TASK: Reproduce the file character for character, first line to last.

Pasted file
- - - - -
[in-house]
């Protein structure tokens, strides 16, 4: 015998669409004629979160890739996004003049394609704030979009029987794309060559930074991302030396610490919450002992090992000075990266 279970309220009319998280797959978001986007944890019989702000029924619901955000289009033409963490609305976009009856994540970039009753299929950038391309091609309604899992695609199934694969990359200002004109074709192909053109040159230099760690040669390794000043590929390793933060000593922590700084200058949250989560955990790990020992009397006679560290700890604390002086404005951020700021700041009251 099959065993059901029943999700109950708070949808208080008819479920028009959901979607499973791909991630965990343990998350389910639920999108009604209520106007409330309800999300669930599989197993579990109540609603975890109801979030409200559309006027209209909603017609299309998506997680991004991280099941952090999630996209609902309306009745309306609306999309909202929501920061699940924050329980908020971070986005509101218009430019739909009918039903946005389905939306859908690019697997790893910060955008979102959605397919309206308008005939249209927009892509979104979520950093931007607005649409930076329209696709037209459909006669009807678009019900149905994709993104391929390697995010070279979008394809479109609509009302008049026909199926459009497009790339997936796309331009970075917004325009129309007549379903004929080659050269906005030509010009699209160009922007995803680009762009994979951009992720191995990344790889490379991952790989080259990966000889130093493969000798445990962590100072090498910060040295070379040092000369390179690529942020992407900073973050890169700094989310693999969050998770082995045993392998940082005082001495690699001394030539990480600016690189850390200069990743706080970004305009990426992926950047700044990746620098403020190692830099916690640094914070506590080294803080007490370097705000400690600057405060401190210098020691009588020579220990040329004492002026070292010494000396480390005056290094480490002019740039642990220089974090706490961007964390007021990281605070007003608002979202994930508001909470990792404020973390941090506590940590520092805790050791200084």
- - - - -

[in-house]
């Protein structure tokens, strides 16, 4: 015998669409004629979160890739996004003049394609704030979009029987794309060559930074991302030396610490919450002992090992000075990266 279970309220009319998280797959978001986007944890019989702000029924619901955000289009033409963490609305976009009856994540970039009753299929950038391309091609309604899992695609199934694969990359200002004109074709192909053109040159230099760690040669390794000043590929390793933060000593922590700084200058949250989560955990790990020992009397006679560290700890604390002086404005951020700021700041009251 099959065993059901029943999700109950708070949808208080008819479920028009959901979607499973791909991630965990343990998350389910639920999108009604209520106007409330309800999300669930599989197993579990109540609603975890109801979030409200559309006027209209909603017609299309998506997680991004991280099941952090999630996209609902309306009745309306609306999309909202929501920061699940924050329980908020971070986005509101218009430019739909009918039903946005389905939306859908690019697997790893910060955008979102959605397919309206308008005939249209927009892509979104979520950093931007607005649409930076329209696709037209459909006669009807678009019900149905994709993104391929390697995010070279979008394809479109609509009302008049026909199926459009497009790339997936796309331009970075917004325009129309007549379903004929080659050269906005030509010009699209160009922007995803680009762009994979951009992720191995990344790889490379991952790989080259990966000889130093493969000798445990962590100072090498910060040295070379040092000369390179690529942020992407900073973050890169700094989310693999969050998770082995045993392998940082005082001495690699001394030539990480600016690189850390200069990743706080970004305009990426992926950047700044990746620098403020190692830099916690640094914070506590080294803080007490370097705000400690600057405060401190210098020691009588020579220990040329004492002026070292010494000396480390005056290094480490002019740039642990220089974090706490961007964390007021990281605070007003608002979202994930508001909470990792404020973390941090506590940590520092805790050791200084």